CARU Recommends Tech 4 Kids Modify Broadcast Ad for 3D Magic ImagiPen to Better Disclose Product Drying Time, Need for Adult Supervision

New York, NY – March 28,  2017  – The Children’s Advertising Review Unit (CARU) has recommended that Tech 4 Kids, maker of the 3D Magic ImagiPen, modify broadcast advertising to more clearly disclose both the drying time necessary for the three-dimensional creations produced with the pen and that adult supervision is required.

CARU, an investigative unit of the advertising industry’s system of self-regulation, monitors advertising directed to children in all media and across all platforms. CARU is administered by the Council of Better Business Bureaus.

The product in this case is described on the company website as a 3D pen that turns a liquid gel into solid plastic through the use of an LED light.

The basic ImagiPen set includes an ImagiPen, two containers of gel in blue and green, a plastic drawing mat and a plastic stand for the pen.

The challenged commercial featured the following announcement: “It’s the ImagiPen.  The amazing new pen that lets you go from gel to solid plastic, instantly.” It also feature a visual that stated: “Solid plastic instantly!”

The statement “dries instantly!” is featured on the front of product packages. The product instructions, however, recommend that “as part of your final curing process, the creations are left in direct sunlight for a couple of hours.”

The product package and instructions also warn that use of the 3D ImagiPen should be supervised by an adult.

Following its review of the advertising at issue and the packaging, CARU identified two concerns – whether the commercial created the impression that the product performs in a manner that it cannot and whether it adequately disclosed that adult supervision is required.

CARU determined that one reasonable takeaway message was that the gel dried instantly and completely as it came out of the ImagiPen and that the resulting creations could be handled immediately.

The advertiser argued that the concept, meaning and impression of “gel dries instantly” and “solid plastic instantly” are determined in relation to the specific context and environment in which they occur or are actually used.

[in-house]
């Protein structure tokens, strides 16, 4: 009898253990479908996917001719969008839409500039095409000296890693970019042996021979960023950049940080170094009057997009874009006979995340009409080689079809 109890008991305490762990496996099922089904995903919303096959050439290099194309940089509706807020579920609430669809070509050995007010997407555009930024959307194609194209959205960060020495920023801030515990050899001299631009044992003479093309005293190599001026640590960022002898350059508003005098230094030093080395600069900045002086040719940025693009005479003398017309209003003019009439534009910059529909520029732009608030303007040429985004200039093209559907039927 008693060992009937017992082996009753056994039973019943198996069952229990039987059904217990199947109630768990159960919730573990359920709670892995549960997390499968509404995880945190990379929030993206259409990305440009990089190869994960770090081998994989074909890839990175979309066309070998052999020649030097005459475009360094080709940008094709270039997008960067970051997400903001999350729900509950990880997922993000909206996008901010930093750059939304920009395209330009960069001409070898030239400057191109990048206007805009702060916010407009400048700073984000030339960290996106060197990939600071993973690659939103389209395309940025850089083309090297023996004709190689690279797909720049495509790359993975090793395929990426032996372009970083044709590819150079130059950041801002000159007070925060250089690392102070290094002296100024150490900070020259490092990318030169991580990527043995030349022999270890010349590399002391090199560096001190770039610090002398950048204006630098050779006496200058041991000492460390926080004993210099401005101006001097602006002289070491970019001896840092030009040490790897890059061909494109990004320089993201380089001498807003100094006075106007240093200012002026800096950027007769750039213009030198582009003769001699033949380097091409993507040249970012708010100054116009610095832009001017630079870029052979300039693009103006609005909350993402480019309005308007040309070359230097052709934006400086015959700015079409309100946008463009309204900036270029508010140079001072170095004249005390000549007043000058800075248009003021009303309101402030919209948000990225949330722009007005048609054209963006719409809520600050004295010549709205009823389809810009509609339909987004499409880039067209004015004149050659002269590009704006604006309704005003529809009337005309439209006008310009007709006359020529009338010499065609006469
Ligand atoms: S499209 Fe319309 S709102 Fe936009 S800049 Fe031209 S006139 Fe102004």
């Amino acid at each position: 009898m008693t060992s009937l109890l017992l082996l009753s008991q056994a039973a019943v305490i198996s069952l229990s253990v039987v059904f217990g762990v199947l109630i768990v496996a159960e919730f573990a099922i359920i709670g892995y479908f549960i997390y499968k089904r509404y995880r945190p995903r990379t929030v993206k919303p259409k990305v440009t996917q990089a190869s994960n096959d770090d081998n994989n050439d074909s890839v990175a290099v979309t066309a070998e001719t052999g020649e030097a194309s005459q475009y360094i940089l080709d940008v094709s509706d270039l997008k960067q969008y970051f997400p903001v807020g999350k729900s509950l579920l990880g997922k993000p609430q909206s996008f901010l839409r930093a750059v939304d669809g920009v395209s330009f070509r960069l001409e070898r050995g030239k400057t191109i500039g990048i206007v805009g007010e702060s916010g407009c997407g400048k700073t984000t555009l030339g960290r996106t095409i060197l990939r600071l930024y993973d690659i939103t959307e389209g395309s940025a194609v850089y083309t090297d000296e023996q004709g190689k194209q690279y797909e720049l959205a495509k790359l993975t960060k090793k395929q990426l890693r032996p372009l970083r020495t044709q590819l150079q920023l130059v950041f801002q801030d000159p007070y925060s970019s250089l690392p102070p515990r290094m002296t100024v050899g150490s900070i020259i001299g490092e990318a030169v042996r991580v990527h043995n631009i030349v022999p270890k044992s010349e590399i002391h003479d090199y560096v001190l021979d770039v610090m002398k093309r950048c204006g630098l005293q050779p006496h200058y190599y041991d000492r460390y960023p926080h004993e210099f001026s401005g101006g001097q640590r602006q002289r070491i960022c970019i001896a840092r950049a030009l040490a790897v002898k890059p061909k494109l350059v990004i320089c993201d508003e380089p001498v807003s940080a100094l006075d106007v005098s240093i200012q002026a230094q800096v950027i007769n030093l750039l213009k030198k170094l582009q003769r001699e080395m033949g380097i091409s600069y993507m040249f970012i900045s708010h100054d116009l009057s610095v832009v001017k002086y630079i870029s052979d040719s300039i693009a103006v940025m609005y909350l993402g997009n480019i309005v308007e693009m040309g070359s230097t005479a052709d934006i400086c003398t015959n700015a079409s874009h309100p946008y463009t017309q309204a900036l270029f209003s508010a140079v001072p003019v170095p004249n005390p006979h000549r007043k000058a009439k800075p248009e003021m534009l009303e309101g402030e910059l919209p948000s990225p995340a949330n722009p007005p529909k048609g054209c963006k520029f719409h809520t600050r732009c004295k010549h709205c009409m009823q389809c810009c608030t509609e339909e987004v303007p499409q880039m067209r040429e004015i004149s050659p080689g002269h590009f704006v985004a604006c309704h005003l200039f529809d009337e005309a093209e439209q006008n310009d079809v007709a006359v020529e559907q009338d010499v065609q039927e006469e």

Tech 4 Kids’ maintained that “instant” and “instantly” are not defined, understood, measured, or subject to any exact standard or measurement of time (i.e. seconds, minutes or hours) because they take on different meanings depending on the context and situation and that the same hold true for the word “solidly.”

CARU considered but was not persuaded by the argument that the word “instant” in advertising conveys to consumers a passage of some amount of time that is indeterminate.

CARU noted in its decision that its guidelines were specifically designed to recognize that children have limited cognitive skills and experience in making critical distinctions when compared to an adult audience.  While an adult may understand that the meaning of instant may vary, children are more likely to be influenced by what they see and hear.  In this case, the visual and audio representations in the commercial directly contradicted the advertiser’s claim that the gel may take some time to dry.

CARU recommended that in future advertising the advertiser include an audio disclosure along with a visual representation to convey the message that the product takes time to create and dry.

CARU also recommended that in future advertising the advertiser include an audio disclosure in combination with a visual depiction of an adult supervising to inform children that adult supervision is required.

In its advertiser’s statement, Tech 4 Kids said that it disagreed with CARU’s decision, but would comply with CARU’s recommendations should it ever choose to resume television advertising of the commercial.